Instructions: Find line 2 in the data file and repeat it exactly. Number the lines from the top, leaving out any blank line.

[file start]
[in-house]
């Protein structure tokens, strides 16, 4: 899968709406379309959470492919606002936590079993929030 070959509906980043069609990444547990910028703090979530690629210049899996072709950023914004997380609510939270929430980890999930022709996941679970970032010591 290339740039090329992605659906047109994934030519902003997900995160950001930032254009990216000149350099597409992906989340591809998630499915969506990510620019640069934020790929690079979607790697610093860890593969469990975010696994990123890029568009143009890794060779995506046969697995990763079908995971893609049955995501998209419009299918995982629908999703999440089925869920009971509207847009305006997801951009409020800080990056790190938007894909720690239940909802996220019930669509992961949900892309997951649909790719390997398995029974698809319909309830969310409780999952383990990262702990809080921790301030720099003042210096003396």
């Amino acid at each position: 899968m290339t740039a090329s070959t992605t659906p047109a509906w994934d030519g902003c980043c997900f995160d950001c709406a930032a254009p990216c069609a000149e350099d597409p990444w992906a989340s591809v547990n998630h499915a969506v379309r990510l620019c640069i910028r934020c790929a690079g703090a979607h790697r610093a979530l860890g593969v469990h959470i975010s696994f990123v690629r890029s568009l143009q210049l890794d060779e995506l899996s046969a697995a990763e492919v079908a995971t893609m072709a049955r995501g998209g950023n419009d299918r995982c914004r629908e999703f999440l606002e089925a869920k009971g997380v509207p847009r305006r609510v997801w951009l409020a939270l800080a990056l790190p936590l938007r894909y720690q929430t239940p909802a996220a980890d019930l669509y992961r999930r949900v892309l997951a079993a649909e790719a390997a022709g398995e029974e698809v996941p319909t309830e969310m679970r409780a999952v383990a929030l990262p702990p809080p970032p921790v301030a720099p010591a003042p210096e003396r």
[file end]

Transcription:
């Protein structure tokens, strides 16, 4: 899968709406379309959470492919606002936590079993929030 070959509906980043069609990444547990910028703090979530690629210049899996072709950023914004997380609510939270929430980890999930022709996941679970970032010591 290339740039090329992605659906047109994934030519902003997900995160950001930032254009990216000149350099597409992906989340591809998630499915969506990510620019640069934020790929690079979607790697610093860890593969469990975010696994990123890029568009143009890794060779995506046969697995990763079908995971893609049955995501998209419009299918995982629908999703999440089925869920009971509207847009305006997801951009409020800080990056790190938007894909720690239940909802996220019930669509992961949900892309997951649909790719390997398995029974698809319909309830969310409780999952383990990262702990809080921790301030720099003042210096003396």